With that said, if you get a match and the fees are reasonable, you can almost always find at least one good fund. So I wouldn’t ignore your 401(k) simply because you can’t invest exactly the way you want.
What to Do With a Bad 401(k)
If your 401(k) falls into one or more of the categories above, what should you do? Should you ignore your 401(k) completely? And if so, where should you save instead?
Here’s how I would approach it.
1. Take the Match
If your employer offers a matching 401(k) contribution, it’s worth taking, even if you’re charged excessive fees. You just aren’t going to beat an immediate 50% to 100% return on investment, which is what a match typically represents.
2. Prioritize Other Tax-Advantaged Accounts
Once you’ve maxed out the match, or if your employer doesn’t offer a match, then you’ll likely be better off prioritizing other retirement accounts so that you can minimize your fees and have greater control over your investment choices.
In all likelihood this means starting with either a traditional or Roth IRA. These are tax-advantaged retirement accounts that you open on your own and that allow you to contribute up to $5,500 per year (though there are some restrictions at higher incomes). Popular, low-cost IRA providers include Vanguard, Betterment, and others you can find here.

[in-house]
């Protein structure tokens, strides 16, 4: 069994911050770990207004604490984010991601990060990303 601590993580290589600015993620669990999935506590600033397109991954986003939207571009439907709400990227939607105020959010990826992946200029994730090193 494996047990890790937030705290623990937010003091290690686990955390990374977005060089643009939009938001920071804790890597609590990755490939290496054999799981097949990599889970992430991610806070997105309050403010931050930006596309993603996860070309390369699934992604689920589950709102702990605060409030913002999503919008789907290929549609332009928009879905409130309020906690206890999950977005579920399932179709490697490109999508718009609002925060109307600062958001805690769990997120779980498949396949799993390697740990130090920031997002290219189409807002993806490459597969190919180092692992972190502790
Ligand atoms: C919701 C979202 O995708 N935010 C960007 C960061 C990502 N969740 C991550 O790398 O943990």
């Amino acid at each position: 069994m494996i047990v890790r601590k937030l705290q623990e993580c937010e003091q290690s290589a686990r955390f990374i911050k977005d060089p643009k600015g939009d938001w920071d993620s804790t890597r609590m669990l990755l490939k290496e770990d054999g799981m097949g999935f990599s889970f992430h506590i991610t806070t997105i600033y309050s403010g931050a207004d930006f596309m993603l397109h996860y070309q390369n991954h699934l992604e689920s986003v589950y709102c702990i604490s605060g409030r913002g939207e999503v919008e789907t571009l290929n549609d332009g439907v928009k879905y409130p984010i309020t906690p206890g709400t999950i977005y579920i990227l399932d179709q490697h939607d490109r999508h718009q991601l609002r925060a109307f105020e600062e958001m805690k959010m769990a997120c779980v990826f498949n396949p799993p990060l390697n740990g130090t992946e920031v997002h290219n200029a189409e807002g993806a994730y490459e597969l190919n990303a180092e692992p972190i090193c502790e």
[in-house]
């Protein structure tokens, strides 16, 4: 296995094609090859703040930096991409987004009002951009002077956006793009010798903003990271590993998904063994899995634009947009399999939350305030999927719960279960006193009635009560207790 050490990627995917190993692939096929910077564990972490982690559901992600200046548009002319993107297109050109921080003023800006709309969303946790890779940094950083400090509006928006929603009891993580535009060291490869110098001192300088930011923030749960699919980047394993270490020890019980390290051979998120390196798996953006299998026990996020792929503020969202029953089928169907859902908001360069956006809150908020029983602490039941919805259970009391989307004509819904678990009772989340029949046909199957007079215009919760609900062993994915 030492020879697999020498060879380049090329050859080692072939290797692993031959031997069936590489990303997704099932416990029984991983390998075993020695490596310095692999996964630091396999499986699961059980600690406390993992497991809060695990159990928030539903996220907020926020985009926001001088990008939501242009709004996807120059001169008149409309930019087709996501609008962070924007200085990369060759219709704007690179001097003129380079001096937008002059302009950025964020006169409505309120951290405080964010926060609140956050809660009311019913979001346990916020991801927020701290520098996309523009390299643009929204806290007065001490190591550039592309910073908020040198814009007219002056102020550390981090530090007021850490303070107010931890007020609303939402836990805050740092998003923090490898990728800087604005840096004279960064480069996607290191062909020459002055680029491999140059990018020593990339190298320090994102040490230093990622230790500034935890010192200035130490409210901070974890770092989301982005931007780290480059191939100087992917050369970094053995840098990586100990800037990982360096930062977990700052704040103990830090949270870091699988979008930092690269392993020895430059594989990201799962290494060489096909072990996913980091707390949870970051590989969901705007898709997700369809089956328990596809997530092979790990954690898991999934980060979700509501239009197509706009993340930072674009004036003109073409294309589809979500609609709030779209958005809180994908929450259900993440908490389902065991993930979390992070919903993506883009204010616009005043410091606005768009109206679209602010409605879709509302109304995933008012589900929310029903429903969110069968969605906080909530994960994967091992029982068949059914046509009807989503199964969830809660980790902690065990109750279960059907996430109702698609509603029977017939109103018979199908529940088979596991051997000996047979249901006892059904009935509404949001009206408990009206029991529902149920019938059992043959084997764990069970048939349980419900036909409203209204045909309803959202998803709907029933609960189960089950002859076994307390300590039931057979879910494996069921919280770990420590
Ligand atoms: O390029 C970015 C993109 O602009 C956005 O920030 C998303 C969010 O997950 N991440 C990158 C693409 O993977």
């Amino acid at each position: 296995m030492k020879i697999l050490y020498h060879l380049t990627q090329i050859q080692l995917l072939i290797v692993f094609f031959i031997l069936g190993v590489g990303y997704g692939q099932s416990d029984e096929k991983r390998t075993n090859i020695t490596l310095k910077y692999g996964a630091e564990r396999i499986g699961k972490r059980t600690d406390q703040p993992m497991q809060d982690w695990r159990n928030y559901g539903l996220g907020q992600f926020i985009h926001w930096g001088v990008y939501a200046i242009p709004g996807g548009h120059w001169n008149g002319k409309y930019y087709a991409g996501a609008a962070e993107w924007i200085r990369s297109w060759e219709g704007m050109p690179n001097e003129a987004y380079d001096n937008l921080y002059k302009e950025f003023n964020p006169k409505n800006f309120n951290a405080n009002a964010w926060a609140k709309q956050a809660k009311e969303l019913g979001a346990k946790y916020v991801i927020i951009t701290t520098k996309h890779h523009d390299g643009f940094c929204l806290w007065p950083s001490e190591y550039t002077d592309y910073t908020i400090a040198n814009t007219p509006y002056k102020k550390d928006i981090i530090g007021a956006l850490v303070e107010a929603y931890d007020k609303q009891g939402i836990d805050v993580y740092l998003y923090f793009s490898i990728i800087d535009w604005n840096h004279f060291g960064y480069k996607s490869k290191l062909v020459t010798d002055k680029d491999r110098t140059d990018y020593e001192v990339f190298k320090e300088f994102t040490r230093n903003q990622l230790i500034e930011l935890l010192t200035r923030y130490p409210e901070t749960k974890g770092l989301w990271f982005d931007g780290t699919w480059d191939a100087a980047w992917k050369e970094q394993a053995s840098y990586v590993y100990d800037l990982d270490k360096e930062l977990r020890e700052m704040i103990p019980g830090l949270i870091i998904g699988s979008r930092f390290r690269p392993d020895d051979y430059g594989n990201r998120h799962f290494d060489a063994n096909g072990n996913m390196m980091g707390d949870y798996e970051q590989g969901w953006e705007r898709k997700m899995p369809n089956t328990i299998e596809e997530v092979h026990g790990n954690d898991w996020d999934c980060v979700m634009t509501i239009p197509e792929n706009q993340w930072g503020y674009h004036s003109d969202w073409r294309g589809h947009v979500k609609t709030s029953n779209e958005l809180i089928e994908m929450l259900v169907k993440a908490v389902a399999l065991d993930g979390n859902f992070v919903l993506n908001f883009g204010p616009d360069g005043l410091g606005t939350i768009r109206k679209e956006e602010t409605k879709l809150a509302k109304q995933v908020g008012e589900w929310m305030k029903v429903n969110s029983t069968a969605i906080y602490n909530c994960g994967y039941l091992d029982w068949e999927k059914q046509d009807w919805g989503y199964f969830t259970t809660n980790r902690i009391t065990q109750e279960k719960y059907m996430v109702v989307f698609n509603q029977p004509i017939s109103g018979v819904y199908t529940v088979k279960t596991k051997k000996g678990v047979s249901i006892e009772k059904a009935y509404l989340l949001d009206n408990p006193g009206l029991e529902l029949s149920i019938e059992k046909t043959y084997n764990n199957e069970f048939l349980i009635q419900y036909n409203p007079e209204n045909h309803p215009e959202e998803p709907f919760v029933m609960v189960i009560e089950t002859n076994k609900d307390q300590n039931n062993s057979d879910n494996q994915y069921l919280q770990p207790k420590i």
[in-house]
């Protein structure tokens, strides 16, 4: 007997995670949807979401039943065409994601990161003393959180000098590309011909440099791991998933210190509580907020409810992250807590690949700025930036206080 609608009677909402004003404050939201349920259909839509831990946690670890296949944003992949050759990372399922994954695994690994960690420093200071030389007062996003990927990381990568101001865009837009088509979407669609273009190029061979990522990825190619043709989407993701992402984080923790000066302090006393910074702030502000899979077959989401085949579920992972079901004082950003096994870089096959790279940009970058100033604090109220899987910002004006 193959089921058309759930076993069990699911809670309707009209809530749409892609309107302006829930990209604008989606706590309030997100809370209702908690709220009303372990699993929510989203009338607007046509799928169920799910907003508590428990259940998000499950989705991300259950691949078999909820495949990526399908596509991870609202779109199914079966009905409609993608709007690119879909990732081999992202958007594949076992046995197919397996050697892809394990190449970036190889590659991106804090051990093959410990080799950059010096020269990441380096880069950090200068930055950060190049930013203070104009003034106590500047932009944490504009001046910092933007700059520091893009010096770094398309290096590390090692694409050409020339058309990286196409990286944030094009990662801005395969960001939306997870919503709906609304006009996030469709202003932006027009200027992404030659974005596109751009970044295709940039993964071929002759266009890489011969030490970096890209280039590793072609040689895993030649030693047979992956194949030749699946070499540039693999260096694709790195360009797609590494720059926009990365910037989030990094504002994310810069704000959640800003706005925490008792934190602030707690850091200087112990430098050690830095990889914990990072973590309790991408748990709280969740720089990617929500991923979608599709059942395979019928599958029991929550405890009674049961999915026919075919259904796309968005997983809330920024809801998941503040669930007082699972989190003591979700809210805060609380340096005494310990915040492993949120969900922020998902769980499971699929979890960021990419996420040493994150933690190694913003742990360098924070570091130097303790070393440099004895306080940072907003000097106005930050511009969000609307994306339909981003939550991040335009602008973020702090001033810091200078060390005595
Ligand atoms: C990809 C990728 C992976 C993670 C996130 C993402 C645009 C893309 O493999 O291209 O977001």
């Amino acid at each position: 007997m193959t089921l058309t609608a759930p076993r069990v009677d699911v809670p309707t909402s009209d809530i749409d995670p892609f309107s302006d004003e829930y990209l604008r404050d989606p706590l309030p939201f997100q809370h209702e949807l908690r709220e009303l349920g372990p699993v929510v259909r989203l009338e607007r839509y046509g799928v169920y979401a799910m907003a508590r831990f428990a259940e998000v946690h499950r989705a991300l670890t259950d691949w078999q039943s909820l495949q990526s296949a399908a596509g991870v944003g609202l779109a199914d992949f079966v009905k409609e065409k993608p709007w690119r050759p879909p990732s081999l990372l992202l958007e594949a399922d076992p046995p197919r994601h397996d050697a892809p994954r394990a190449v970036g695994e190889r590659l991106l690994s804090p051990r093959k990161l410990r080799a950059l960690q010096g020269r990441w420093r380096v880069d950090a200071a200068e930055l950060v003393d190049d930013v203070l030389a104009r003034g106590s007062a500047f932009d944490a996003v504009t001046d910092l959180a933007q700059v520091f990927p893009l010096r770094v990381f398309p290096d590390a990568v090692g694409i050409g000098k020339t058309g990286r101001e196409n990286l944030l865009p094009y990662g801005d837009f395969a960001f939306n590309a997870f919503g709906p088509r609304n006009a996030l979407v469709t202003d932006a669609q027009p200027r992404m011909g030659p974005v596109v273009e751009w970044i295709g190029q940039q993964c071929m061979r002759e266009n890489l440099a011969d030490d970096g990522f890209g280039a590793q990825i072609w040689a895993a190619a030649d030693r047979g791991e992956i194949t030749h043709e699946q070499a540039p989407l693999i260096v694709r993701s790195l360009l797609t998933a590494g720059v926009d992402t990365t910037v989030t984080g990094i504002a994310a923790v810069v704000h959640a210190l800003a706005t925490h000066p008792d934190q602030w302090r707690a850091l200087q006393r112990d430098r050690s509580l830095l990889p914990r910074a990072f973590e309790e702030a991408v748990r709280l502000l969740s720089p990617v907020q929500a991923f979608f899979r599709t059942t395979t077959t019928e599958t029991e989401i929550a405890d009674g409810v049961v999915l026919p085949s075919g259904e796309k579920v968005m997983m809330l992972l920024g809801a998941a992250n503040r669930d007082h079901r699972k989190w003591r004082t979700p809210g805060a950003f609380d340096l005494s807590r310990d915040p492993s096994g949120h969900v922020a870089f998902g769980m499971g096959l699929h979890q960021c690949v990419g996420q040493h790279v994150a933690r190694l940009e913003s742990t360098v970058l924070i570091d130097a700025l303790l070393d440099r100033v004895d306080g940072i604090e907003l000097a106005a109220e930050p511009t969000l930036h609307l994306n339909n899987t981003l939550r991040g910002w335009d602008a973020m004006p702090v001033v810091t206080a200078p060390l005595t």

If you’re eligible, another great option is a health savings account. These accounts offer special tax benefits when used for medical expenses, but in the right situations they can also be a powerful retirement account. You can get help finding a health savings account here.
And don’t forget to check your spouse’s options as well if you’re married. If he or she has a good 401(k), you could simply decide to contribute more money there.
Finally, if you have any self-employment income, even if it’s on the side of your day job, you can look into the self-employed retirement accounts available to you. Like with IRAs, you have a lot of control over the fees and investment options, and some of these accounts allow you to contribute up to $54,000 per year. Talk about turbocharging your retirement savings!
- Related: When to Use an SEP IRA
3. Pay Down Debt
Depending on your situation, this could actually be Step #2.
If you look at the interest rate on your debts as a guaranteed return on investment, prioritizing extra debt payments over retirement savings can make a lot of sense, particularly if your alternative is a bad 401(k).